Did you Know? 43% million people are disabled, almost 1 out of 5 people. Source: Congressional Committee findings for ADA
If I cannot afford to buy both life insurance and disability insurance, which coverage should I buy?
Both life insurance and disability insurance are important and vital to the financial security of most individuals. In some instances, however, financial resources are inadequate to purchase the needed amounts of both types of insurance. Generally speaking, throughout the typical working lifetime (e.g., ages 20-65), the probability of an individual suffering a major disability (e.g., a disability lasting 3 months or longer) is considerably greater that the likelihood of dying. The probability of a young worker suffering a major disability is as much as 6 (or more) times the probability of dying; the multiple is still 2 or more even at the higher working ages. These relative probabilities would suggest that the purchase of disability income insurance is a more important purchase than is the purchase of life insurance. Another factor supporting this view is that, in the case of disability, total expenses of the family unit will also be higher due to the costs of caring for the disabled worker.
Short Term Disability (STD) & Long Term Disability (LTD) differ most importantly in terms of the length of the elimination (waiting) period, the length of the maximum benefit period, coordination of the benefits payable under the policy with benefits payable under social insurance programs (e.g., Social Security and Workers’ Compensation), and the “definition of disability” incorporated into the contract language.
How much disability insurance should I own?
The recommended amount of disability income insurance generally ranges from 60-70 percent of pretax income. The applicable percentage for higher-income persons is usually somewhat lower than the percentage recommended for lower-income individuals, due primarily to differences in income taxes. Amounts considerably less than full replacement of earnings are recommended due to a reduction in income taxes and decreases in commuting and other work-related costs that are likely to occur in the event of disability. On the other hand, medical, rehabilitation and certain other expenses are often higher for disabled individuals creating a need for larger amounts of replacement income. In determining how much disability income insurance to buy, any benefits payable under Workers’ Compensation, Social Security, and employer-provided disability benefits under pension or group insurance plans should also be considered. Whether the disability benefits themselves are subject to income taxation should also be factored into this determination.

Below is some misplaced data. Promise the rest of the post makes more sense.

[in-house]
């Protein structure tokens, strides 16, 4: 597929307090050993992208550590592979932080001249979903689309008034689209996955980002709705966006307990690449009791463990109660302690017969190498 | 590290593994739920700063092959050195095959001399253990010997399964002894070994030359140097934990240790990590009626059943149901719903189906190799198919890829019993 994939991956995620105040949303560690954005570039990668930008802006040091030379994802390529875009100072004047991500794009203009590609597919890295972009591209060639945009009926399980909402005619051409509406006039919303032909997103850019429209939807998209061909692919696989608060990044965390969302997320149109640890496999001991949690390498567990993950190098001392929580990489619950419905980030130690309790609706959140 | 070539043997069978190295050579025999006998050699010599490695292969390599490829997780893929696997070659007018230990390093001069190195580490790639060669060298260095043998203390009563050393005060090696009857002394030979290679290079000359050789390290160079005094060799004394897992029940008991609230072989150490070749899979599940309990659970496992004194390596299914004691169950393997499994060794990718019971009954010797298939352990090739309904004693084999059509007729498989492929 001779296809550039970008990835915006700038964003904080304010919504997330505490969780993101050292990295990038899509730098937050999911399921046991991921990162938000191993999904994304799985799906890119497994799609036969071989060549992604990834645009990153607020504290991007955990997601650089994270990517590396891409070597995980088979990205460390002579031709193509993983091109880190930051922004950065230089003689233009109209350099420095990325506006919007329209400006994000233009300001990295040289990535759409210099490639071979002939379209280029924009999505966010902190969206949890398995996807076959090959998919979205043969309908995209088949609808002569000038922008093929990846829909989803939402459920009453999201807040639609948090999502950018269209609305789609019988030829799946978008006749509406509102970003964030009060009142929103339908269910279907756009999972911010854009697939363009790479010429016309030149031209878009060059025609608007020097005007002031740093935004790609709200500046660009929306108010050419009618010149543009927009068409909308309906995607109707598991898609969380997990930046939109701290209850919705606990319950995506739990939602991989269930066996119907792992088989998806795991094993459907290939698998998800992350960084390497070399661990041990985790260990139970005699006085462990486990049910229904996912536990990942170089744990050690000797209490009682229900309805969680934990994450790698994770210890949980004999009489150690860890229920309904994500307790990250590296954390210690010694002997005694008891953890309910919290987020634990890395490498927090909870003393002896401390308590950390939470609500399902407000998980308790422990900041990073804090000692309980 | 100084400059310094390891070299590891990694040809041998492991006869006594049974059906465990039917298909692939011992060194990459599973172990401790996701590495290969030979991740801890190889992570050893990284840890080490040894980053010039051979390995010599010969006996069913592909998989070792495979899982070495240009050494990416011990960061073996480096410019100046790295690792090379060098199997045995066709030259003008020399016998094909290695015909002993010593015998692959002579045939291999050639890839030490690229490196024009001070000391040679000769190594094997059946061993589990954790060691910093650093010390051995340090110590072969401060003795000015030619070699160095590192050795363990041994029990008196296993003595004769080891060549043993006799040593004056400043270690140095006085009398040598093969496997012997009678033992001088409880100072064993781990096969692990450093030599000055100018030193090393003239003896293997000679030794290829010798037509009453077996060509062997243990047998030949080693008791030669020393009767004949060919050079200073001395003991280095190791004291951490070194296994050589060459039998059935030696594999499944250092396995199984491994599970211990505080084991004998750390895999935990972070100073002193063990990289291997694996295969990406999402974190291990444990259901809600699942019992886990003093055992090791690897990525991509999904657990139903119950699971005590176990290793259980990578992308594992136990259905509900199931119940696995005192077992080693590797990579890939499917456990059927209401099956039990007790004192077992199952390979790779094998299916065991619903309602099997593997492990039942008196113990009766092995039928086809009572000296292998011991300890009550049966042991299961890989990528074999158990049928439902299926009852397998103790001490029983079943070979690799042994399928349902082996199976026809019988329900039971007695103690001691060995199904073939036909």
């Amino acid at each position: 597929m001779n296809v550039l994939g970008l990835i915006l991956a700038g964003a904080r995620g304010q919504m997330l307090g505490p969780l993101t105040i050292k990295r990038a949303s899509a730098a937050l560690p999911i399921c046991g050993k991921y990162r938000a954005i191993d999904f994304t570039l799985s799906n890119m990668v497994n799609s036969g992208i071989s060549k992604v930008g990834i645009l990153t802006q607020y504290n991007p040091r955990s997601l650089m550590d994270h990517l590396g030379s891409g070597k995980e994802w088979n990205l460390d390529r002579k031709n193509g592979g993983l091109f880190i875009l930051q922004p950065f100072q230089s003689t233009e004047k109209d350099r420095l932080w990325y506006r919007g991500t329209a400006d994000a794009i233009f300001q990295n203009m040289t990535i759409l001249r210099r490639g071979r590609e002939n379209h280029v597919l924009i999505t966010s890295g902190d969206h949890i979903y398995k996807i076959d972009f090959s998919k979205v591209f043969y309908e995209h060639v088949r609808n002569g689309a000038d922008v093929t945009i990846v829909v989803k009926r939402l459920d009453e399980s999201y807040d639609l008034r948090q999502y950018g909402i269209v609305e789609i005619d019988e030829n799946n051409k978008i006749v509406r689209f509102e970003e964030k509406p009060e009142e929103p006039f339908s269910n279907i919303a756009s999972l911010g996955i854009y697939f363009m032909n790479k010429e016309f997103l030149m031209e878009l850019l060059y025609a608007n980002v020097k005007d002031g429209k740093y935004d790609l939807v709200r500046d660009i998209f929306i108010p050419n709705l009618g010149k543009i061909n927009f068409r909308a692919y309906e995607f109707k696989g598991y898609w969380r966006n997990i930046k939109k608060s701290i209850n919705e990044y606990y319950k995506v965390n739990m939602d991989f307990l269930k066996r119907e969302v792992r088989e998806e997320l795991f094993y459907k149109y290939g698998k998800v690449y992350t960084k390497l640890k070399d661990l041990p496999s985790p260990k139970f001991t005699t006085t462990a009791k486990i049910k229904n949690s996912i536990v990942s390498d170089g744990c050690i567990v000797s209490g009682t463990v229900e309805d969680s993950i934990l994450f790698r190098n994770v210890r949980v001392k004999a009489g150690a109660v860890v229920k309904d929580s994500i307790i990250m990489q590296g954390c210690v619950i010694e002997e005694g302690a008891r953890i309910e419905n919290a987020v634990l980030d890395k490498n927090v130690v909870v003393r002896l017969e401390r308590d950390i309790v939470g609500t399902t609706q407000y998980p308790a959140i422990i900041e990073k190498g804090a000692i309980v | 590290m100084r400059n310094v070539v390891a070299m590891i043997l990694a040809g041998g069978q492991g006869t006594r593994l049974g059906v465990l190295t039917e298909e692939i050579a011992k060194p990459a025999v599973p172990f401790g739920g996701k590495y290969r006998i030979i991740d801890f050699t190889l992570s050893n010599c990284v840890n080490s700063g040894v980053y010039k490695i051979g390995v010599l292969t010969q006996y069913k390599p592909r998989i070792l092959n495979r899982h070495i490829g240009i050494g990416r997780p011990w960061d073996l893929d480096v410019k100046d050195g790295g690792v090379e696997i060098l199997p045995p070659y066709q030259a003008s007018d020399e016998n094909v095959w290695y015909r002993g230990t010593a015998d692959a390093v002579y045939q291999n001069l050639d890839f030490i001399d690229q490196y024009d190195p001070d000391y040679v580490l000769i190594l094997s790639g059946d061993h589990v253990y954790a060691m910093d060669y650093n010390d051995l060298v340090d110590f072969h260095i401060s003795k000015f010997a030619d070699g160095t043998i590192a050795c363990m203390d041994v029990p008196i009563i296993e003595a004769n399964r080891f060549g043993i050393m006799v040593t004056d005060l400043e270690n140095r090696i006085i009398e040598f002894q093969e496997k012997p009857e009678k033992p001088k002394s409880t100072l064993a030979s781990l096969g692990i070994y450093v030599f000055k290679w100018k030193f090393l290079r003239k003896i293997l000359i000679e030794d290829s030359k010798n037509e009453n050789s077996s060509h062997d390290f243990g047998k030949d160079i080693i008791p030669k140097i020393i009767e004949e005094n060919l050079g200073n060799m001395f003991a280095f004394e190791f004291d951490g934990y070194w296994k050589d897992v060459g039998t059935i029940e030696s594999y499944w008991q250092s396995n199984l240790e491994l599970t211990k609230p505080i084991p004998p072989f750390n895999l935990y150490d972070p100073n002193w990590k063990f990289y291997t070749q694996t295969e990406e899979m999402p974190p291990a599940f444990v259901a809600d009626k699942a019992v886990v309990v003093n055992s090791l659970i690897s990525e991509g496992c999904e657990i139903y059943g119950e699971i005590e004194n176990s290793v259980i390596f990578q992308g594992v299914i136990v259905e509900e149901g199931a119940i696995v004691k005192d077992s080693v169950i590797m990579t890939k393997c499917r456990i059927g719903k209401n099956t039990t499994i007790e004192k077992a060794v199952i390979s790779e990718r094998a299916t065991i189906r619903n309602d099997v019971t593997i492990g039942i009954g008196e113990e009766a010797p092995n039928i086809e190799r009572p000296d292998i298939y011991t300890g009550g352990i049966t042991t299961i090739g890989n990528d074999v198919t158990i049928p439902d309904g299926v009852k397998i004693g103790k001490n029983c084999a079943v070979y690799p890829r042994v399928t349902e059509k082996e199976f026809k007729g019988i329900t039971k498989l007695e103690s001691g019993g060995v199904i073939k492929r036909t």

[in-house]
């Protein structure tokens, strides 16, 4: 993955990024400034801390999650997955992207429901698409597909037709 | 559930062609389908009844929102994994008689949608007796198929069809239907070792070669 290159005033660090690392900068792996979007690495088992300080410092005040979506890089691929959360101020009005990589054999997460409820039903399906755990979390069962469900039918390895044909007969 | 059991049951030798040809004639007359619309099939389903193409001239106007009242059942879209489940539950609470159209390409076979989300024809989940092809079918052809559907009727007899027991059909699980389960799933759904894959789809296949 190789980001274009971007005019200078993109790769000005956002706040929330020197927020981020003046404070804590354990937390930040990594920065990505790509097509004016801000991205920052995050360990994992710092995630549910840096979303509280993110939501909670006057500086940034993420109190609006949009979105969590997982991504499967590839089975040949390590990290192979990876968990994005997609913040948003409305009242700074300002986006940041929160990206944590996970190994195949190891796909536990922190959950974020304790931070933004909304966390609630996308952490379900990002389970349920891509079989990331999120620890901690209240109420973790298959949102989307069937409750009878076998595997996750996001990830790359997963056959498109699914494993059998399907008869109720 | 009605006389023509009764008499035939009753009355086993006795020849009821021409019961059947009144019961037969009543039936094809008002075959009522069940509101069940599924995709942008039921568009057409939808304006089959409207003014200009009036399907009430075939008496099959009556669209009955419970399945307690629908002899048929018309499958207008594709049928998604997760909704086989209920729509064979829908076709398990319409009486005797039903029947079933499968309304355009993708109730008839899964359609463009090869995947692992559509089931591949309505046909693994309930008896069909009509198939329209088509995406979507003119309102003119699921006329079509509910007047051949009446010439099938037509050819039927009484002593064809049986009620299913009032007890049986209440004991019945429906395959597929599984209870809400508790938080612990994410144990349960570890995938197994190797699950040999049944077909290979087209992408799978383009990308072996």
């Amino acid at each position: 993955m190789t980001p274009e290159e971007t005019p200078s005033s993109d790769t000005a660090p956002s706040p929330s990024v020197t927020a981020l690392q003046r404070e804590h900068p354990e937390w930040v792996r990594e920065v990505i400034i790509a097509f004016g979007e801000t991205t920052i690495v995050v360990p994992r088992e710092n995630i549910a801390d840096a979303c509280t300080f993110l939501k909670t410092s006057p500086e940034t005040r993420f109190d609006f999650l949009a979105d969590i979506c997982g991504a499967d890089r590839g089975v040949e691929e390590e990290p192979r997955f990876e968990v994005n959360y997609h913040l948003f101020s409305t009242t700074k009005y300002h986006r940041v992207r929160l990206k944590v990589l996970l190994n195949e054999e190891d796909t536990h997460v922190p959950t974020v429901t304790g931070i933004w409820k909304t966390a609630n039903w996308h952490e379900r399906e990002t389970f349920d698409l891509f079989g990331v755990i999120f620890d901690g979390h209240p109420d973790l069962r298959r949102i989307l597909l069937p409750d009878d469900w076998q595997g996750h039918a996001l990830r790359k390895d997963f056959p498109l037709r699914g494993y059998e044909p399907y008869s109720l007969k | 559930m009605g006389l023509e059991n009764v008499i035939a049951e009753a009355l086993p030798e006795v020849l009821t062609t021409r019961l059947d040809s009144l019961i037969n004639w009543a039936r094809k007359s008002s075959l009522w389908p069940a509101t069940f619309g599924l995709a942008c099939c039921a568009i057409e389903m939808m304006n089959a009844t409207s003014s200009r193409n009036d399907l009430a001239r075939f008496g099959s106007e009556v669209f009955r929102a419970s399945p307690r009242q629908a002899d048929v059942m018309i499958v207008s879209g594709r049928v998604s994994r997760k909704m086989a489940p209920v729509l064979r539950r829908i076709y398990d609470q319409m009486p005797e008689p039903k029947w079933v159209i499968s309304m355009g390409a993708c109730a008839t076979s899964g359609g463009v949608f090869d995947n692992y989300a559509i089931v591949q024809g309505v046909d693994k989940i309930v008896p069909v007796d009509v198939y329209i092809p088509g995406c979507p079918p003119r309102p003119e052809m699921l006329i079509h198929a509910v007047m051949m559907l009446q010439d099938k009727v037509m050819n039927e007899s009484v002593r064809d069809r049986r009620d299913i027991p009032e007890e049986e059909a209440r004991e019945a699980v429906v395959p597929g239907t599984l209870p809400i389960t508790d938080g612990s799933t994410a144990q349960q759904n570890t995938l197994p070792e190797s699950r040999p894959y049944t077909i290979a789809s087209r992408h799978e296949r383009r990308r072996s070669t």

What is an elimination, or waiting period?
The elimination, or waiting period in disability insurance refers to the length of time between the onset of a qualifying disability and the point in time when benefits under the disability insurance policy first become payable.
In STD plans, waiting periods may range from 0 days to 3, 7, 10 or 14 days, depending on the specific insurance policy and the cause of disability. Disabilities resulting from accidents often are subject to shorter elimination periods (e.g., 3 or 7 days) than are disabilities caused by sickness. In LTD plans, elimination periods generally range from 3 to 6 months for disabilities arising from both accidents and illnesses.
What is a maximum benefit period?
The maximum benefit period in disability income insurance refers to the maximum length of time during which benefits will be payable to an insured with an ongoing, qualifying disability.